PWP led the design team to re-create a historic headland on an abandoned dock in Sydney Harbor. The headland was a “Club Cape,” a bluff gradually rising from the north and culminating in a steep cliff-like face at the south. The new headland is distinguished from its historic model by incorporating an underground cultural center and a public garage accessed by an elevator discretely located at the highest point of the headland. A shoreline walk provides major public access; it features pedestrian and bicycle pathways separated by a sandstone wall that follows the 1836 shore edge. Extracted on the site, large blocks of sandstone —a material that references both the topography and the building material of early Sydney—will mark the edges of the harbor with tidal pools. Plantings are specific not just to Australia but to Sydney and include a replicated bush landscape with large specimen trees. The result is a park that unites cultural references with natural processes.
The harbor edge is made of large sandstone blocks that line the tidal slope to the water and create opportunities for people to engage with a great variety of conditions, including tidal pools and rocky beaches. (Aerial image credit: Google Earth)
Water-jetting, which “weathers” surfaces in a naturalistic way, shapes and softens the layered stone. A series of preliminary prototypes have been used to develop guidelines for the stone installation, and a series of detail models explore and demonstrate these shoreline opportunities.
The average quarried blocks are 750 millimeters high, 1,500 millimeters wide, and 2,500 to 5,000 millimeters long. They are placed in side-by-side cascades to create intimate stepped areas where people can explore the tidal zone and bolder outcroppings for more adventurous play.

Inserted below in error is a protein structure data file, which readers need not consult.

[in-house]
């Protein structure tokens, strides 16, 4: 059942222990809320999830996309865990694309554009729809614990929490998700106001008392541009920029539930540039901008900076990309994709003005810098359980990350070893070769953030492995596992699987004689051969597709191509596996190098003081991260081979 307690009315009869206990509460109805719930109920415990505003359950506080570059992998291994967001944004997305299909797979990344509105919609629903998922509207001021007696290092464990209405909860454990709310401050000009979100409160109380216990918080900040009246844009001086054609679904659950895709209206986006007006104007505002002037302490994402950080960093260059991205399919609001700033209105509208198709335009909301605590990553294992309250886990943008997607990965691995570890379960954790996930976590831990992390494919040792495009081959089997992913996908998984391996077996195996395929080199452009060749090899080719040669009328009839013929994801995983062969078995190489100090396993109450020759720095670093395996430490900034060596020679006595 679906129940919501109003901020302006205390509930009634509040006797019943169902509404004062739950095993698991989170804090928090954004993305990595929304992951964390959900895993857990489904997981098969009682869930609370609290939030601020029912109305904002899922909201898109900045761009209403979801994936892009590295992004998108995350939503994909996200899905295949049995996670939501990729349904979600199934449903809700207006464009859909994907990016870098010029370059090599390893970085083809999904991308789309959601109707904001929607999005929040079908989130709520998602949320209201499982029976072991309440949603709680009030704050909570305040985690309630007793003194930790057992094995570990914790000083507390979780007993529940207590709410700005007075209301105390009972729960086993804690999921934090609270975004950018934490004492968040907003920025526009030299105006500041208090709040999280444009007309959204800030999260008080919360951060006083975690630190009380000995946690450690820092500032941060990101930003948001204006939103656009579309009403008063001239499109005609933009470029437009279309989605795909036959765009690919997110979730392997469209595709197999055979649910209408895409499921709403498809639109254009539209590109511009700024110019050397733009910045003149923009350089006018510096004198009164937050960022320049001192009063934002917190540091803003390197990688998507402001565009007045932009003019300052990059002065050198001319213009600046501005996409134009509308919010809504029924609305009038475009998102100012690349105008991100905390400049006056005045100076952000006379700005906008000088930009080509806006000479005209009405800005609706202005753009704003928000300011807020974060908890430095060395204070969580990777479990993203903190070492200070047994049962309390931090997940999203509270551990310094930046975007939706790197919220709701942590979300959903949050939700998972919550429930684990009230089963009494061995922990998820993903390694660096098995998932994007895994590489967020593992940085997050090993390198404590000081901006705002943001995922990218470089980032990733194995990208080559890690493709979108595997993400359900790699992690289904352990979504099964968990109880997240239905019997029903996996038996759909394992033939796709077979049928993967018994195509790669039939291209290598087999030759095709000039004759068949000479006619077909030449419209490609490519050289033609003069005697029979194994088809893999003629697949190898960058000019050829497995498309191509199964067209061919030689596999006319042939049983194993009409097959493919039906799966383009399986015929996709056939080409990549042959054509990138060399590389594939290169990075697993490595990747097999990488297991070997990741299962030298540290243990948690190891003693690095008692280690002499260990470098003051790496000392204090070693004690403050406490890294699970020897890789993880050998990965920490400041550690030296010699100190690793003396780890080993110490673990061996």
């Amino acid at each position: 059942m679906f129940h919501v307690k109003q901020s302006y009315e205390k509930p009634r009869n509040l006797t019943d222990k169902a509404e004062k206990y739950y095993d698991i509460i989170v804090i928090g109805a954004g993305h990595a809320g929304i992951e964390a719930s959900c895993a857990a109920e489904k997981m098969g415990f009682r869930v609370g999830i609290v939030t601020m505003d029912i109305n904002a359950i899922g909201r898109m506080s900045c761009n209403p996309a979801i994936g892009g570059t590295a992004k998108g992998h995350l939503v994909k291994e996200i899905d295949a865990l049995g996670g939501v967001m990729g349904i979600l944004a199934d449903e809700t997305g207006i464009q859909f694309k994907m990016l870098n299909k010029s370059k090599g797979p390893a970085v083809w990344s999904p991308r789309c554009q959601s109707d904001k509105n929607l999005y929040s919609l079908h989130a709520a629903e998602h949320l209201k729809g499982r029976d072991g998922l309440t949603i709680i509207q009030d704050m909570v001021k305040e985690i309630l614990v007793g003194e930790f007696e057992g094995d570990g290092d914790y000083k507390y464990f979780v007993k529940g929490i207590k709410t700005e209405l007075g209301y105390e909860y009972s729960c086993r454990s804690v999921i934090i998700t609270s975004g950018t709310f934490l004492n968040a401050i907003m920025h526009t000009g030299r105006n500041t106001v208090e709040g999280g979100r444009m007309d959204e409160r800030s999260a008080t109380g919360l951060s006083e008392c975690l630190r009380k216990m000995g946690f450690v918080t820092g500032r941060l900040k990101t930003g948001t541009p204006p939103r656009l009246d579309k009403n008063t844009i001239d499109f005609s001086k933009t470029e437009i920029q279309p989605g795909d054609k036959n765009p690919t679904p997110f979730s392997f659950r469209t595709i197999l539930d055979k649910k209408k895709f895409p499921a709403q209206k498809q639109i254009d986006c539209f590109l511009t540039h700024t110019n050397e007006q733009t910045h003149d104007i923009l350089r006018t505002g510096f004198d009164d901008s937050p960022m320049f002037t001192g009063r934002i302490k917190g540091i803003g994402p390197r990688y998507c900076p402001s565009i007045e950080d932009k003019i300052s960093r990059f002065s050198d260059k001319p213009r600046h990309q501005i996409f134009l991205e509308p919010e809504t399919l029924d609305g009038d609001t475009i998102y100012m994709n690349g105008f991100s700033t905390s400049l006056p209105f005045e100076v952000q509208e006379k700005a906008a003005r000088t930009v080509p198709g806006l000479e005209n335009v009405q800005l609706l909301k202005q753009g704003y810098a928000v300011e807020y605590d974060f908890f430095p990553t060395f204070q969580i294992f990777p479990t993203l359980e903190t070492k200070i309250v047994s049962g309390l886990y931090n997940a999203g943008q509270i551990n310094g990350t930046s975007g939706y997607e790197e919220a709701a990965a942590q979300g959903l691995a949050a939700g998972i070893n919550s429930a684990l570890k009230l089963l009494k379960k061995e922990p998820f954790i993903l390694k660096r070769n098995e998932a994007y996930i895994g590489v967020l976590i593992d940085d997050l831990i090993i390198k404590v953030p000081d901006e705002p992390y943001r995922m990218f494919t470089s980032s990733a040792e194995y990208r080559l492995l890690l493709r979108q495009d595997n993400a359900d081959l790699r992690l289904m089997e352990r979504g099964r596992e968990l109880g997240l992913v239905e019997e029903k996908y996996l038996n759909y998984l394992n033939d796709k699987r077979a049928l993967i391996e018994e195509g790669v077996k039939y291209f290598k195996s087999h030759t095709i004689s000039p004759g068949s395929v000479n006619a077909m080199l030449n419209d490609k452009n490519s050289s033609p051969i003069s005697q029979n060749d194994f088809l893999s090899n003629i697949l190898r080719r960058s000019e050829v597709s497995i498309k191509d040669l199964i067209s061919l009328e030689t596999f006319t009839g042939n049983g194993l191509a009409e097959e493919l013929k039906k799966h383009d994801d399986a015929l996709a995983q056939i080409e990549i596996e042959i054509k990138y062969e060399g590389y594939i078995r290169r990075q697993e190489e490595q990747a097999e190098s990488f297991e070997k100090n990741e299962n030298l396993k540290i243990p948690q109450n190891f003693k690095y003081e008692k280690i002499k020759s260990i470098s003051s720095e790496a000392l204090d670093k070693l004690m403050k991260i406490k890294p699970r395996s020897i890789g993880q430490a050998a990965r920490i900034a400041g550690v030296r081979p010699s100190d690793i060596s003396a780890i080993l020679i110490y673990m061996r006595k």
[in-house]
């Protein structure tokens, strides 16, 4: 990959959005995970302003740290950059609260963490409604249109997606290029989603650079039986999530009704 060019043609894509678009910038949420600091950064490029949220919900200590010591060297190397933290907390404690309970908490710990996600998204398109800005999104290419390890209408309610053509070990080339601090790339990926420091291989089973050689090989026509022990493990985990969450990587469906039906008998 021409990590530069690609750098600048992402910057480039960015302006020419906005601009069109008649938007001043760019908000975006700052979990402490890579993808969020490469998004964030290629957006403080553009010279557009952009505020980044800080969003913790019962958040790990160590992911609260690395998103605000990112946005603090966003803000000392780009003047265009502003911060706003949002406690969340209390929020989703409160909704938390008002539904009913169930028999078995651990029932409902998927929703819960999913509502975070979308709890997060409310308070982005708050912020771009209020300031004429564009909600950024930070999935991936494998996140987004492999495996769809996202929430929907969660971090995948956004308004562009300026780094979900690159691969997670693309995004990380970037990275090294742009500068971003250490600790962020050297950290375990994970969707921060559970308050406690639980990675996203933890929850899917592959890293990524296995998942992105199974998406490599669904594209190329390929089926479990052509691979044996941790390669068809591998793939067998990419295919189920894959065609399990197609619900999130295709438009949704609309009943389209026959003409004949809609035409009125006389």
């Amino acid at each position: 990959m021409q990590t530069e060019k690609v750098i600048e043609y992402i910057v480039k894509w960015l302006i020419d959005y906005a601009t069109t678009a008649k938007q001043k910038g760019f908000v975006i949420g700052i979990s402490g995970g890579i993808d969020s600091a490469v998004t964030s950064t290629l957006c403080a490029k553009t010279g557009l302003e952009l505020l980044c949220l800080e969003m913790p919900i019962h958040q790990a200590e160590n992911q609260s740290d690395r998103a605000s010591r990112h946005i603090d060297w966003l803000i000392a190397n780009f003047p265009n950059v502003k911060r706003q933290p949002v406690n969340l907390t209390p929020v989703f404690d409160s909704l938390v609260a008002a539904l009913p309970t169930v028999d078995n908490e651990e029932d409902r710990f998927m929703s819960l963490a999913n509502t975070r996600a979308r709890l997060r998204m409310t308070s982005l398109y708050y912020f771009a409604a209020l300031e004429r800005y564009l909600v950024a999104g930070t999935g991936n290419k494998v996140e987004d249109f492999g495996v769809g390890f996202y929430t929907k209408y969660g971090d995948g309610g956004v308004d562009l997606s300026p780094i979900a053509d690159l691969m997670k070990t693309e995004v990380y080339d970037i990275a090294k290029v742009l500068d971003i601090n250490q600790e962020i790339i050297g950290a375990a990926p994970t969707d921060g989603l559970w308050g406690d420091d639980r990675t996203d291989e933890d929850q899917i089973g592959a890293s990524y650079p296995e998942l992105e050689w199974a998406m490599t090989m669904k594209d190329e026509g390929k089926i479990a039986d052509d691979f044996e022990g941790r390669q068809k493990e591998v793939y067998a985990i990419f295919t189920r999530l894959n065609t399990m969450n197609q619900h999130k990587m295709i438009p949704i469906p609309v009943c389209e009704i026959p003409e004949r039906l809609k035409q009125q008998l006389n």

The Foreshore Promenade + 1836 Wall
The Foreshore Promenade in Headland Park runs along the harbor from the entry at Towns Place to Hickson Road and continues into Barangaroo Central. A stone wall runs along the Headland Park Foreshore Promenade, which marks the historic 1836 foreshore edge.
Bush Walk + Upper Bluff
By contrast, the intimately shaded Bush Walk runs up-slope from the Foreshore Promenade. It begins at Argyle Place and terminates at the Upper Bluff Lawn with dramatic views of the Harbor. The Upper Bluff - the highest point of Headland Park - gently slopes to the north and offers space for passive recreation. Although the experience shifts from the intimacy of the Bush Walk to an open clearing, the bush canopy is woven into the Upper Bluff through clusters of large fig trees and eucalyptus, providing shade on the upper lawn.
Native Bush Ecology
The bush is the most complex ecology in the Headland Park. It consists of three separate layers: 1) a ground-plane layer of plants from about 1/2 meter to 2 meters in height; 2) an understory of plants up to approximately 5 meters in height that gives the headland the distinctive shape of existing Sydney headlands; and 3) canopy layers of trees 10 to 20 meters in height that forms a series of cathedral-like spaces above the bush planting layers.
The Northern Cove
The Northern Cove separates the Headland Park from Barangaroo Central and the Urban District. It gives shape to the shoreline and creates opportunities for harbor views close to Hickson Boulevard. Thin slabs of sandstone arranged like shingles gently slope through the tidal zone and transition into slabs of terraced sandstone that create broad seat-high steps.
A grove of canopy trees at the entrance of the park from Hickson Road into the Northern Cove creates a civic space unifying the two sides - Headland Park Promenade to the right and Barangaroo Central Promenade to the left.
Integrating into Millers Point
The main entrance to Barangaroo Headland Park at Towns Place will function as a drop-off and parking area for the park; the second entry-Argyle Place-the heart of the historic Millers Point neighborhood will provide an entrance that is also a revitalized town square.
Pre-industrial photographs indicate that the neighborhood had fine-grained streets and laneways. The highlighted section above was demolished to make room for industrialization in the 1920’s.Towns Place was a bustling waterfront with many buildings, and Argyle Place was surrounded by colonial structures. The demolition resulted in wide streets and narrow pedestrian paths with few trees and amenities. In order to reverse the industrial past, the new plan widens pedestrian zones provides trees, furniture, and amenities so that people can walk and gather comfortably.